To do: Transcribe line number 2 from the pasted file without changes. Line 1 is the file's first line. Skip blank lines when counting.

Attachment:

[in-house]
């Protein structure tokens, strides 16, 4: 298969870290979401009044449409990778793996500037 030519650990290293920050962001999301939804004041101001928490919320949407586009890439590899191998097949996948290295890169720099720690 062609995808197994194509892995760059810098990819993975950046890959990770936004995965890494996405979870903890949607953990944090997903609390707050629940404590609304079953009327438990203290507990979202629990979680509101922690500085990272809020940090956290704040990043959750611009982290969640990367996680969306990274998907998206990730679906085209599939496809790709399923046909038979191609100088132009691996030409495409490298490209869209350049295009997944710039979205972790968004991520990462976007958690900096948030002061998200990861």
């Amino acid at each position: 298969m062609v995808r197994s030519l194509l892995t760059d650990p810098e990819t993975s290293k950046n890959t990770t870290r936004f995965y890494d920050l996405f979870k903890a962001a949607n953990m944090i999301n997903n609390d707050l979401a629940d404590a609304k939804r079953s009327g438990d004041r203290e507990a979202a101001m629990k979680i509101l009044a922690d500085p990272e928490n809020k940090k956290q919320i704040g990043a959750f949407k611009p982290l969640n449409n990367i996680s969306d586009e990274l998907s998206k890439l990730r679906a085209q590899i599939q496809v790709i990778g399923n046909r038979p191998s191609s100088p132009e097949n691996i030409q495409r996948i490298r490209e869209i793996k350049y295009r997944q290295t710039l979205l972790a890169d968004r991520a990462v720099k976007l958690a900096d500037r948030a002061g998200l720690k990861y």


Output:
């Protein structure tokens, strides 16, 4: 298969870290979401009044449409990778793996500037 030519650990290293920050962001999301939804004041101001928490919320949407586009890439590899191998097949996948290295890169720099720690 062609995808197994194509892995760059810098990819993975950046890959990770936004995965890494996405979870903890949607953990944090997903609390707050629940404590609304079953009327438990203290507990979202629990979680509101922690500085990272809020940090956290704040990043959750611009982290969640990367996680969306990274998907998206990730679906085209599939496809790709399923046909038979191609100088132009691996030409495409490298490209869209350049295009997944710039979205972790968004991520990462976007958690900096948030002061998200990861």